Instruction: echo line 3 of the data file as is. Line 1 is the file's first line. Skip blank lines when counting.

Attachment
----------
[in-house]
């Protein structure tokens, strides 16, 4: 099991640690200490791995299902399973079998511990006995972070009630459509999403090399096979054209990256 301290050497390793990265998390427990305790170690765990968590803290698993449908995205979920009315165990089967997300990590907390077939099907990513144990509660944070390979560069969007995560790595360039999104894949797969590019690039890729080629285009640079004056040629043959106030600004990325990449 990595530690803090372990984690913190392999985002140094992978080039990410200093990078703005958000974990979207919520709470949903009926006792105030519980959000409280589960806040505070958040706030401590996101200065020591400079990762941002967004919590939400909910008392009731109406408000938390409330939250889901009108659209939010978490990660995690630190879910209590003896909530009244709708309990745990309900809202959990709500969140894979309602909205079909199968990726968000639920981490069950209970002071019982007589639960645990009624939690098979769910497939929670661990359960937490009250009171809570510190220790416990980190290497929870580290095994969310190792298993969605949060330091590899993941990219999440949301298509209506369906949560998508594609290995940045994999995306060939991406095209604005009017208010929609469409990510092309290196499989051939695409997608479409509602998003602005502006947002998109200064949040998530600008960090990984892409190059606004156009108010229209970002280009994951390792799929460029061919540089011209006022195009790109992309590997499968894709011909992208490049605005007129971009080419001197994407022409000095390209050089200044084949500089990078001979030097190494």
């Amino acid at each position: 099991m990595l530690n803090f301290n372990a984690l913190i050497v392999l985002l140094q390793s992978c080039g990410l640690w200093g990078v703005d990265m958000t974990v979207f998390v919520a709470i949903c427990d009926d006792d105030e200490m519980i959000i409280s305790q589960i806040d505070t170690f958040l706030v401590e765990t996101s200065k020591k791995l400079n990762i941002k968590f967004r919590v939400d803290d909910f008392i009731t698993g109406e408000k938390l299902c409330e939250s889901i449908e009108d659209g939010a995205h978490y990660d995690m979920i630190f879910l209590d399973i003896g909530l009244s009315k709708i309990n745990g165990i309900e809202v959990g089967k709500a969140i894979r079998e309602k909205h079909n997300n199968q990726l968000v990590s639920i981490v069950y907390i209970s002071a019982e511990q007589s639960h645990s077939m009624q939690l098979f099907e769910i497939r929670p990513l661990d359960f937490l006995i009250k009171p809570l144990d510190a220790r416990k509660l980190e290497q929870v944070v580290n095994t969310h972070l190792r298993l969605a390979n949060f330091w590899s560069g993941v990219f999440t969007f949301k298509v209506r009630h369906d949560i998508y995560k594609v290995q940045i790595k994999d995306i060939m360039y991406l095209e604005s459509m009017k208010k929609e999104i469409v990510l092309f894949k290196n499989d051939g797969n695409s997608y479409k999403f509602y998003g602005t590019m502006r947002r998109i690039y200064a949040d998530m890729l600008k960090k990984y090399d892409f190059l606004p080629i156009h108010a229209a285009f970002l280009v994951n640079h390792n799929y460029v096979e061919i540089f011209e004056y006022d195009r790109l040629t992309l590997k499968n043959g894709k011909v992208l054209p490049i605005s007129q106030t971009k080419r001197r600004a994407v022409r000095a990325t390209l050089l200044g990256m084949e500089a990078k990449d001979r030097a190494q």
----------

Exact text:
């Amino acid at each position: 099991m990595l530690n803090f301290n372990a984690l913190i050497v392999l985002l140094q390793s992978c080039g990410l640690w200093g990078v703005d990265m958000t974990v979207f998390v919520a709470i949903c427990d009926d006792d105030e200490m519980i959000i409280s305790q589960i806040d505070t170690f958040l706030v401590e765990t996101s200065k020591k791995l400079n990762i941002k968590f967004r919590v939400d803290d909910f008392i009731t698993g109406e408000k938390l299902c409330e939250s889901i449908e009108d659209g939010a995205h978490y990660d995690m979920i630190f879910l209590d399973i003896g909530l009244s009315k709708i309990n745990g165990i309900e809202v959990g089967k709500a969140i894979r079998e309602k909205h079909n997300n199968q990726l968000v990590s639920i981490v069950y907390i209970s002071a019982e511990q007589s639960h645990s077939m009624q939690l098979f099907e769910i497939r929670p990513l661990d359960f937490l006995i009250k009171p809570l144990d510190a220790r416990k509660l980190e290497q929870v944070v580290n095994t969310h972070l190792r298993l969605a390979n949060f330091w590899s560069g993941v990219f999440t969007f949301k298509v209506r009630h369906d949560i998508y995560k594609v290995q940045i790595k994999d995306i060939m360039y991406l095209e604005s459509m009017k208010k929609e999104i469409v990510l092309f894949k290196n499989d051939g797969n695409s997608y479409k999403f509602y998003g602005t590019m502006r947002r998109i690039y200064a949040d998530m890729l600008k960090k990984y090399d892409f190059l606004p080629i156009h108010a229209a285009f970002l280009v994951n640079h390792n799929y460029v096979e061919i540089f011209e004056y006022d195009r790109l040629t992309l590997k499968n043959g894709k011909v992208l054209p490049i605005s007129q106030t971009k080419r001197r600004a994407v022409r000095a990325t390209l050089l200044g990256m084949e500089a990078k990449d001979r030097a190494q």